Their story is pretty basic (modern) American Dream.  Boy meets girl, girl isn’t sure, boy wins girls heart with totally unconventional means, they live happily paycheck to paycheck as blissful newlyweds, Chip’s insanely risky business ventures keep them one step ahead in the real estate game, they have a bunch of babies, make a name for themselves in small town Waco, Texas, land a super successful TV show, make millions of dollars, write a book, write a few more books, launch products at Target.

While the story had potential for high drama with all the risky business ventures and the tv show, things got a bit boring around the 75% mark.  At this point, there weren’t very many new stories to tell and they did not discuss their TV very much beyond how they got the show and the parameters set around the show to keep their home life as stable as possible.   Joanna’s slightly-complaining-but-really-in-love-with-Chip stories got a little old at this point and started to feel a little inauthentic, like she wanted us all to love Chip as much as she did.

All in all, The Magnolia Story was a super quick read and an enjoyable tale of a married couple supporting each other through their business ventures.  A little boring towards the end.  I prefer the magazine.  🙂

Until next time, happy reading!

Cheers,

-R

 

 

 

Book Review · Hot Tea Reads · Self Help · thoughts

The Minimalist Home by Joshua Becker

Happy New Year Everyone!

Just in time for all of our New Year Resolutions, I just finished the latest offering by Joshua Becker, the Minimalist guru from the blog Becoming Minimalist.  The Minimalist Home is Becker’s 4th book and continues his life’s work to inspire minimalism in the face of today’s rabid over-consumption.  This is by far Becker’s best writing. In the same way his blog posts have developed from personal musings to beautiful inspirations, The Minimalist Home is cleaner, stronger and more genuine than his previous works.  

Utilizing the floor plan of his flagship course, Uncluttered, Becker takes readers room-by-room in a whole house decluttering process.  Unlike other decluttering or minimalist books, Becker focuses on the WHY. Inspirational stories line each chapter, citing minimalism for positive changes in finances, mental well being, relationships and decreasing stress.  Becker also stresses against the idea that minimalists own absolutely nothing or live in snooty modern art-deco apartments full of white square furniture. His brand of minimalism feels authentic and attainable, a returning to our roots of sorts, rather than a total life overhaul.  

Readers who’ve taken Becker’s Uncluttered course may find the material rehashed in The Minimalist Home, albeit in a cleaner, stronger format.  Regardless, the material is a great refresher and this minimalist wannabe (and former Uncluttered participant) found great inspiration in The Minimalist Home.  My particular favorite and most needed chapters were those focused on the garage/yard and arts/crafts, categories not covered thoroughly in the Uncluttered Course.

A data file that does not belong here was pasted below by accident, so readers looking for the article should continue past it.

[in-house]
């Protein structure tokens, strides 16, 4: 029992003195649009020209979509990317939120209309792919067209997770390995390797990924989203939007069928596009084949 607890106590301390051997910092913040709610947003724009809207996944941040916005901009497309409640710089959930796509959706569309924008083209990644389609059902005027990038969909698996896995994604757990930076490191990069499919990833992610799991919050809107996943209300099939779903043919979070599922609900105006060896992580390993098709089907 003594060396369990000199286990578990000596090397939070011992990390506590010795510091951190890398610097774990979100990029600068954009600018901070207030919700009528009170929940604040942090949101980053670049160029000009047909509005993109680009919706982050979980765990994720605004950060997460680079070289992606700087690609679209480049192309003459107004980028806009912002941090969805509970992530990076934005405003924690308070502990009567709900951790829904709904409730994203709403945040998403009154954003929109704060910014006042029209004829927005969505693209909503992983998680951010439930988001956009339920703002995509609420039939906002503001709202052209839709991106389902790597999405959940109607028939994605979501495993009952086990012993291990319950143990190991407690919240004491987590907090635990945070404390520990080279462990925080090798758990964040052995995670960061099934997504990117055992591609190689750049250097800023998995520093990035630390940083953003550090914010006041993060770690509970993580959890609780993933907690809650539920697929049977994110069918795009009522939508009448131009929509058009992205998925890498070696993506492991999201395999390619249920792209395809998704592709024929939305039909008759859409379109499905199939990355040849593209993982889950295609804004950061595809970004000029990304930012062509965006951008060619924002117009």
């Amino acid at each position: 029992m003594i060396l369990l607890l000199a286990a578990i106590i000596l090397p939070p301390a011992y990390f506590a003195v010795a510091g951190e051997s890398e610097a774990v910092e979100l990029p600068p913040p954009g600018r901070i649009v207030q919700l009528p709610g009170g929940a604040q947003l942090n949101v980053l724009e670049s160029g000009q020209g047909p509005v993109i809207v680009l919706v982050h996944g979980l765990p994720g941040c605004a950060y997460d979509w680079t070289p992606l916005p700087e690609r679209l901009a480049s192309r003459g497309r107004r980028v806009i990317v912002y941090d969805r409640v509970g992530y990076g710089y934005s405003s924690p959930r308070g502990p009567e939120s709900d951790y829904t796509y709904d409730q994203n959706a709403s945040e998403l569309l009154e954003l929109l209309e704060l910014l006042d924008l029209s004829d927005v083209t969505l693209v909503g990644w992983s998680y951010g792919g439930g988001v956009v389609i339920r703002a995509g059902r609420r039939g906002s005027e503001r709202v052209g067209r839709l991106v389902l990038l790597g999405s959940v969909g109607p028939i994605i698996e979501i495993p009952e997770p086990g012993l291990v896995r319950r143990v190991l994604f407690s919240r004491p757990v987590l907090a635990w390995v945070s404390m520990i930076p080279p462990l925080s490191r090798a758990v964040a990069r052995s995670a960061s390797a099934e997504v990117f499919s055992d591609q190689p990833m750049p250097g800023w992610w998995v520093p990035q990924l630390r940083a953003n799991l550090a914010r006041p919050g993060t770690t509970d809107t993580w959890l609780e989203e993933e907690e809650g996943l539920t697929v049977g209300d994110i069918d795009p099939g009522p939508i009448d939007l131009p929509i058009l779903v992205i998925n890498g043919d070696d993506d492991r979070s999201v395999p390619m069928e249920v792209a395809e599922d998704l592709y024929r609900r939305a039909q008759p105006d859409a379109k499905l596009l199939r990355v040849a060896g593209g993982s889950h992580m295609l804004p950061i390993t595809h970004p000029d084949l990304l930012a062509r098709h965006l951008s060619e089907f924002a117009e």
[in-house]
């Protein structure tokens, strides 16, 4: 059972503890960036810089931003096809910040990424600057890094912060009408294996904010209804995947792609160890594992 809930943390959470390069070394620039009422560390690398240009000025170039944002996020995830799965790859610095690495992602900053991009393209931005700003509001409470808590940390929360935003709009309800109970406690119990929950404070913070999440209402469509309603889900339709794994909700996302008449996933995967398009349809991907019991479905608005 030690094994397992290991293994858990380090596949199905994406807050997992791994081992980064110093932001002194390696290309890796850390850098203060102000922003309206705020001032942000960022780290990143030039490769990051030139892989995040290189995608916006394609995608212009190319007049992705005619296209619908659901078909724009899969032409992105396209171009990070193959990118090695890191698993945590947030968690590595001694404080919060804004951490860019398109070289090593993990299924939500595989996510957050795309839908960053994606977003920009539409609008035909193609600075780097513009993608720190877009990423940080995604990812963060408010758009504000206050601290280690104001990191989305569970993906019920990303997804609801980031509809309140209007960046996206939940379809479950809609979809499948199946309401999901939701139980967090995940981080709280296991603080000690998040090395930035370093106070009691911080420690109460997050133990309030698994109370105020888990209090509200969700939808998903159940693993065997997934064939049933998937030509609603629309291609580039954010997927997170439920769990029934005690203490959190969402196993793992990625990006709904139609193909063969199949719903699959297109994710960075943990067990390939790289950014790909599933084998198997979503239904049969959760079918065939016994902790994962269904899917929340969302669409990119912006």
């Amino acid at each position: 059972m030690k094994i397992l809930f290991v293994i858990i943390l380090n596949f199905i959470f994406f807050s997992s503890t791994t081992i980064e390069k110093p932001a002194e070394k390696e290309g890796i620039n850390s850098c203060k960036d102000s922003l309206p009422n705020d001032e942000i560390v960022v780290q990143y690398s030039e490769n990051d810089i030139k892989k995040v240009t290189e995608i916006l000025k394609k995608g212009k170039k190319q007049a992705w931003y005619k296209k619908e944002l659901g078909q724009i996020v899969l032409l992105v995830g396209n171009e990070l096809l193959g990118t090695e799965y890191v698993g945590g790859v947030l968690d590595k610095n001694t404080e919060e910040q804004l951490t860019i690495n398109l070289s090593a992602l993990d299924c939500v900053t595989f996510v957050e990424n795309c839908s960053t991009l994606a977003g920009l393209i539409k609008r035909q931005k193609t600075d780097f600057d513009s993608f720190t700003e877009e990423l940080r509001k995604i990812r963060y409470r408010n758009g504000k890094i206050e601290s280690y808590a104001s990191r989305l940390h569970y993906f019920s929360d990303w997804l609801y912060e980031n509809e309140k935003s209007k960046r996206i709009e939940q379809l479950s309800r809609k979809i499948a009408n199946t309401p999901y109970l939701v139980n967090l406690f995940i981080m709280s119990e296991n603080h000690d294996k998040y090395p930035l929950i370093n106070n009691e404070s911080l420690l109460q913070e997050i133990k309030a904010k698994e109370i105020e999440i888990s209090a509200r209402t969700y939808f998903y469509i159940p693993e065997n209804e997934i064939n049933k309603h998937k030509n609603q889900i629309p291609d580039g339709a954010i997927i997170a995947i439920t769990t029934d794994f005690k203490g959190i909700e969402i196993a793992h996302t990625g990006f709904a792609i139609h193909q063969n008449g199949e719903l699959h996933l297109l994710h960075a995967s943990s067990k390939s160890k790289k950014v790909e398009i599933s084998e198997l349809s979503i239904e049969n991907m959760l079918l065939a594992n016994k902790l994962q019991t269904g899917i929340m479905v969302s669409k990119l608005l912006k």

One of the surprising take-aways in The Minimalist Home was the gentleness in which Becker approaches saying goodbye and letting go of our idealized selves.  Many of us purchase, keep or collect things because of who we want(ed) to be, rather than who we are. By letting go of these idealized self purchases, we can make room for our true selves to grow, bring light or happiness into other people’s lives or just make room to breathe without the imposed expectations (or perceived failures) looming over us in every nook and cranny.  

Becker also gently approaches the various stages in life that require different decluttering processes; new babies, multiple kids, empty nesting.  It’s this gentle approach of moderation and understanding as well as his standard “less doesn’t mean none” that I believe makes Becker’s message palatable to the masses.  He’s not asking you to give up everything and live uncomfortable and unhappily out of a backpack for the sake of minimalism. He’s asking you to take a look at your current self and who you’d like to be and then removing any physical barriers, literally, that impede you from being your best self.

All in all, this book is a quick and enjoyable read.  Ironically, the only part of The Minimalist Home that I did not enjoy was the “tweetable” boxed sections.  For an author and a book that focuses on developing an Iconic Style rather than falling prey to Fast Fashion, the tweet boxes feel a little out of place and will, in my opinion, date the book.  

I highly recommend The Minimalist Home, particularly for folks looking to create a calm peaceful home environment for themselves, their spouses, their children, their guests or even their pets.  I’ve followed the author’s blog for years now and have dutifully read each of his books and taken his course. His message resounds strongly in my soul and I have made many many big changes to my own consumption habits (including a mindful reduction in plastic consumption and mindful gift giving) because of his writing.

Happy New Year, Happy Reading and Cheers!

-R